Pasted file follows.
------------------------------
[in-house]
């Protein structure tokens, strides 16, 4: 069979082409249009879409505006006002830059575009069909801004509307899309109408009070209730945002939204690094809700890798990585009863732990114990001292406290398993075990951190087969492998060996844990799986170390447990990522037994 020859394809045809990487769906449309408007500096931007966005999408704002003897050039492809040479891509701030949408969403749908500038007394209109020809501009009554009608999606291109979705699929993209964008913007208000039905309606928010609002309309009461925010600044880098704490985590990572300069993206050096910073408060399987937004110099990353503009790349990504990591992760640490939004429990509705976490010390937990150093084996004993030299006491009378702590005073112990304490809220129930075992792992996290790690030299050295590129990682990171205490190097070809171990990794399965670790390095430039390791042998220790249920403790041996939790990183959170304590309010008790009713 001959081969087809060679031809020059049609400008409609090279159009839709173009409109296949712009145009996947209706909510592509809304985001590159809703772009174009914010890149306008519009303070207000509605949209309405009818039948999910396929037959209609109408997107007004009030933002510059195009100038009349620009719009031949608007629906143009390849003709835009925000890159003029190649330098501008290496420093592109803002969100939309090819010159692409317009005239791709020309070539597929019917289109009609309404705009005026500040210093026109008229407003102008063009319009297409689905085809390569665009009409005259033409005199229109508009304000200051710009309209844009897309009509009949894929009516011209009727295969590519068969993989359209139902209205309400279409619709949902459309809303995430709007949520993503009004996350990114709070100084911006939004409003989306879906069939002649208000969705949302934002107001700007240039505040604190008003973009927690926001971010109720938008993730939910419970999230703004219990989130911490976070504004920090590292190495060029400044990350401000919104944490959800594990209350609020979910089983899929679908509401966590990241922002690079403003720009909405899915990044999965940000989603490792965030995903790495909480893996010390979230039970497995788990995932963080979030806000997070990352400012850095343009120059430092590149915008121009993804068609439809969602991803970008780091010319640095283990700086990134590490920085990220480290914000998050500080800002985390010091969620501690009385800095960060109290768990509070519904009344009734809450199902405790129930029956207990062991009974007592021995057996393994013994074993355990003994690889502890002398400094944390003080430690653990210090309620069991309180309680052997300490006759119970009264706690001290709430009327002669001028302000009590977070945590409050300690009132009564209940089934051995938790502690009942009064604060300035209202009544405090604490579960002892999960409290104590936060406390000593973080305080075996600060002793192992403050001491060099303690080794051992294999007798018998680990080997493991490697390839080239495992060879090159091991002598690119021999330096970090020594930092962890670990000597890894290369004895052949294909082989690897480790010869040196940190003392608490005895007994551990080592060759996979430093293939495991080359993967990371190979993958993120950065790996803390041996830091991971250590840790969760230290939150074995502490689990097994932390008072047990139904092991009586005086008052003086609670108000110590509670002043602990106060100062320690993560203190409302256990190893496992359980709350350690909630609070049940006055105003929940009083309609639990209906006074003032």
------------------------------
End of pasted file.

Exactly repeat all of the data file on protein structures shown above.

[in-house]
């Protein structure tokens, strides 16, 4: 069979082409249009879409505006006002830059575009069909801004509307899309109408009070209730945002939204690094809700890798990585009863732990114990001292406290398993075990951190087969492998060996844990799986170390447990990522037994 020859394809045809990487769906449309408007500096931007966005999408704002003897050039492809040479891509701030949408969403749908500038007394209109020809501009009554009608999606291109979705699929993209964008913007208000039905309606928010609002309309009461925010600044880098704490985590990572300069993206050096910073408060399987937004110099990353503009790349990504990591992760640490939004429990509705976490010390937990150093084996004993030299006491009378702590005073112990304490809220129930075992792992996290790690030299050295590129990682990171205490190097070809171990990794399965670790390095430039390791042998220790249920403790041996939790990183959170304590309010008790009713 001959081969087809060679031809020059049609400008409609090279159009839709173009409109296949712009145009996947209706909510592509809304985001590159809703772009174009914010890149306008519009303070207000509605949209309405009818039948999910396929037959209609109408997107007004009030933002510059195009100038009349620009719009031949608007629906143009390849003709835009925000890159003029190649330098501008290496420093592109803002969100939309090819010159692409317009005239791709020309070539597929019917289109009609309404705009005026500040210093026109008229407003102008063009319009297409689905085809390569665009009409005259033409005199229109508009304000200051710009309209844009897309009509009949894929009516011209009727295969590519068969993989359209139902209205309400279409619709949902459309809303995430709007949520993503009004996350990114709070100084911006939004409003989306879906069939002649208000969705949302934002107001700007240039505040604190008003973009927690926001971010109720938008993730939910419970999230703004219990989130911490976070504004920090590292190495060029400044990350401000919104944490959800594990209350609020979910089983899929679908509401966590990241922002690079403003720009909405899915990044999965940000989603490792965030995903790495909480893996010390979230039970497995788990995932963080979030806000997070990352400012850095343009120059430092590149915008121009993804068609439809969602991803970008780091010319640095283990700086990134590490920085990220480290914000998050500080800002985390010091969620501690009385800095960060109290768990509070519904009344009734809450199902405790129930029956207990062991009974007592021995057996393994013994074993355990003994690889502890002398400094944390003080430690653990210090309620069991309180309680052997300490006759119970009264706690001290709430009327002669001028302000009590977070945590409050300690009132009564209940089934051995938790502690009942009064604060300035209202009544405090604490579960002892999960409290104590936060406390000593973080305080075996600060002793192992403050001491060099303690080794051992294999007798018998680990080997493991490697390839080239495992060879090159091991002598690119021999330096970090020594930092962890670990000597890894290369004895052949294909082989690897480790010869040196940190003392608490005895007994551990080592060759996979430093293939495991080359993967990371190979993958993120950065790996803390041996830091991971250590840790969760230290939150074995502490689990097994932390008072047990139904092991009586005086008052003086609670108000110590509670002043602990106060100062320690993560203190409302256990190893496992359980709350350690909630609070049940006055105003929940009083309609639990209906006074003032």